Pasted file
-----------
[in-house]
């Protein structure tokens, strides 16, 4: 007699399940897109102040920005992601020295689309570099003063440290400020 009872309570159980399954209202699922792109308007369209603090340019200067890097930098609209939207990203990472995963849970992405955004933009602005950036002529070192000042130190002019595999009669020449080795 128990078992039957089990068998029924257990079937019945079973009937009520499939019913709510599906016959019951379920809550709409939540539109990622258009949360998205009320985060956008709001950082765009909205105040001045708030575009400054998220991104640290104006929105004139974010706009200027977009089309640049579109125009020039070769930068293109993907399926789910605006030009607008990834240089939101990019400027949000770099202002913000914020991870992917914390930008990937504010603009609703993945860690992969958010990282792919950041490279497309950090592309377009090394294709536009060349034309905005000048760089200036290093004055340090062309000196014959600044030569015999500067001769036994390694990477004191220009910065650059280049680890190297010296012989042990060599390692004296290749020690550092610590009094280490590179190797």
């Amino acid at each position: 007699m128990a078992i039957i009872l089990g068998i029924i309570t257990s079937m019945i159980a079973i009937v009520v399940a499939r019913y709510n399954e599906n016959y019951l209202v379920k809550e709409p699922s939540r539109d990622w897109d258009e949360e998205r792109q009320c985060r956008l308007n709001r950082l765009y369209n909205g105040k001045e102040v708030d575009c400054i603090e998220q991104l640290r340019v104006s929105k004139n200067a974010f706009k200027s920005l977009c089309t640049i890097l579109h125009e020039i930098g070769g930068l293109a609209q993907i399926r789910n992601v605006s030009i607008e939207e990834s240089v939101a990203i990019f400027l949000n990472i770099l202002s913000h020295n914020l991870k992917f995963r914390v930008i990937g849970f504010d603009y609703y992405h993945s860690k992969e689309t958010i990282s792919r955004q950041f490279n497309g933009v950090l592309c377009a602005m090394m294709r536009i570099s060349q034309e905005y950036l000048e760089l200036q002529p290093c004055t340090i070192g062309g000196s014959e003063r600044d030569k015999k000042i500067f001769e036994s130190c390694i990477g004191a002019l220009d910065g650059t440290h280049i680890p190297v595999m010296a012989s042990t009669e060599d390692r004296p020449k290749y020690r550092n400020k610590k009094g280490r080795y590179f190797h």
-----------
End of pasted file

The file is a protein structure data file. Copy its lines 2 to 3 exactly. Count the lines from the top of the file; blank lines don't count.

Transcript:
């Protein structure tokens, strides 16, 4: 007699399940897109102040920005992601020295689309570099003063440290400020 009872309570159980399954209202699922792109308007369209603090340019200067890097930098609209939207990203990472995963849970992405955004933009602005950036002529070192000042130190002019595999009669020449080795 128990078992039957089990068998029924257990079937019945079973009937009520499939019913709510599906016959019951379920809550709409939540539109990622258009949360998205009320985060956008709001950082765009909205105040001045708030575009400054998220991104640290104006929105004139974010706009200027977009089309640049579109125009020039070769930068293109993907399926789910605006030009607008990834240089939101990019400027949000770099202002913000914020991870992917914390930008990937504010603009609703993945860690992969958010990282792919950041490279497309950090592309377009090394294709536009060349034309905005000048760089200036290093004055340090062309000196014959600044030569015999500067001769036994390694990477004191220009910065650059280049680890190297010296012989042990060599390692004296290749020690550092610590009094280490590179190797």
């Amino acid at each position: 007699m128990a078992i039957i009872l089990g068998i029924i309570t257990s079937m019945i159980a079973i009937v009520v399940a499939r019913y709510n399954e599906n016959y019951l209202v379920k809550e709409p699922s939540r539109d990622w897109d258009e949360e998205r792109q009320c985060r956008l308007n709001r950082l765009y369209n909205g105040k001045e102040v708030d575009c400054i603090e998220q991104l640290r340019v104006s929105k004139n200067a974010f706009k200027s920005l977009c089309t640049i890097l579109h125009e020039i930098g070769g930068l293109a609209q993907i399926r789910n992601v605006s030009i607008e939207e990834s240089v939101a990203i990019f400027l949000n990472i770099l202002s913000h020295n914020l991870k992917f995963r914390v930008i990937g849970f504010d603009y609703y992405h993945s860690k992969e689309t958010i990282s792919r955004q950041f490279n497309g933009v950090l592309c377009a602005m090394m294709r536009i570099s060349q034309e905005y950036l000048e760089l200036q002529p290093c004055t340090i070192g062309g000196s014959e003063r600044d030569k015999k000042i500067f001769e036994s130190c390694i990477g004191a002019l220009d910065g650059t440290h280049i680890p190297v595999m010296a012989s042990t009669e060599d390692r004296p020449k290749y020690r550092n400020k610590k009094g280490r080795y590179f190797h």